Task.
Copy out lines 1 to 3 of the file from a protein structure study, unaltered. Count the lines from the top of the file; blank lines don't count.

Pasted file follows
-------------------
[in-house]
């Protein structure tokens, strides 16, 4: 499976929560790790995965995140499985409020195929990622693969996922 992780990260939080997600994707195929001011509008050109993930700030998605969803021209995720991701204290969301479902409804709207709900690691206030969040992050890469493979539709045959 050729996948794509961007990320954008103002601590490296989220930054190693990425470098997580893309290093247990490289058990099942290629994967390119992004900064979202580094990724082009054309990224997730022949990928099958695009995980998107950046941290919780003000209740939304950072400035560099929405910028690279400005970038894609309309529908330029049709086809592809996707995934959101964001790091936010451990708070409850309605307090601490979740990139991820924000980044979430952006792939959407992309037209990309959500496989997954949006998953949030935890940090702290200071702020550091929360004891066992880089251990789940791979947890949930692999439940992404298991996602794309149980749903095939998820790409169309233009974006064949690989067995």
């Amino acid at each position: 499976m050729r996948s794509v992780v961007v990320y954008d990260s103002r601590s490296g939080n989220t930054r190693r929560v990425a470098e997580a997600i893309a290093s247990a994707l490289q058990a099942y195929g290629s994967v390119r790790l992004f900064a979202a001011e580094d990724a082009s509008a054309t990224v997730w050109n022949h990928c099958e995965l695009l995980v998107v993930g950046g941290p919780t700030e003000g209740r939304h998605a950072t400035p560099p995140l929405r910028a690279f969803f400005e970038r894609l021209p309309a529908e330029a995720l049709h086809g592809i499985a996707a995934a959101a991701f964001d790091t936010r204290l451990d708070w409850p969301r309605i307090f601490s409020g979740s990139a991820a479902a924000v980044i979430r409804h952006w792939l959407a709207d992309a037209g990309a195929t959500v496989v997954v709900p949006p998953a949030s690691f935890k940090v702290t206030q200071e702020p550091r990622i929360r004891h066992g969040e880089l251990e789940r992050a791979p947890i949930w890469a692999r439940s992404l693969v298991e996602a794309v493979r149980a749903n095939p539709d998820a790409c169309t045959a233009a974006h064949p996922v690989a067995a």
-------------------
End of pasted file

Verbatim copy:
[in-house]
């Protein structure tokens, strides 16, 4: 499976929560790790995965995140499985409020195929990622693969996922 992780990260939080997600994707195929001011509008050109993930700030998605969803021209995720991701204290969301479902409804709207709900690691206030969040992050890469493979539709045959 050729996948794509961007990320954008103002601590490296989220930054190693990425470098997580893309290093247990490289058990099942290629994967390119992004900064979202580094990724082009054309990224997730022949990928099958695009995980998107950046941290919780003000209740939304950072400035560099929405910028690279400005970038894609309309529908330029049709086809592809996707995934959101964001790091936010451990708070409850309605307090601490979740990139991820924000980044979430952006792939959407992309037209990309959500496989997954949006998953949030935890940090702290200071702020550091929360004891066992880089251990789940791979947890949930692999439940992404298991996602794309149980749903095939998820790409169309233009974006064949690989067995």
């Amino acid at each position: 499976m050729r996948s794509v992780v961007v990320y954008d990260s103002r601590s490296g939080n989220t930054r190693r929560v990425a470098e997580a997600i893309a290093s247990a994707l490289q058990a099942y195929g290629s994967v390119r790790l992004f900064a979202a001011e580094d990724a082009s509008a054309t990224v997730w050109n022949h990928c099958e995965l695009l995980v998107v993930g950046g941290p919780t700030e003000g209740r939304h998605a950072t400035p560099p995140l929405r910028a690279f969803f400005e970038r894609l021209p309309a529908e330029a995720l049709h086809g592809i499985a996707a995934a959101a991701f964001d790091t936010r204290l451990d708070w409850p969301r309605i307090f601490s409020g979740s990139a991820a479902a924000v980044i979430r409804h952006w792939l959407a709207d992309a037209g990309a195929t959500v496989v997954v709900p949006p998953a949030s690691f935890k940090v702290t206030q200071e702020p550091r990622i929360r004891h066992g969040e880089l251990e789940r992050a791979p947890i949930w890469a692999r439940s992404l693969v298991e996602a794309v493979r149980a749903n095939p539709d998820a790409c169309t045959a233009a974006h064949p996922v690989a067995a």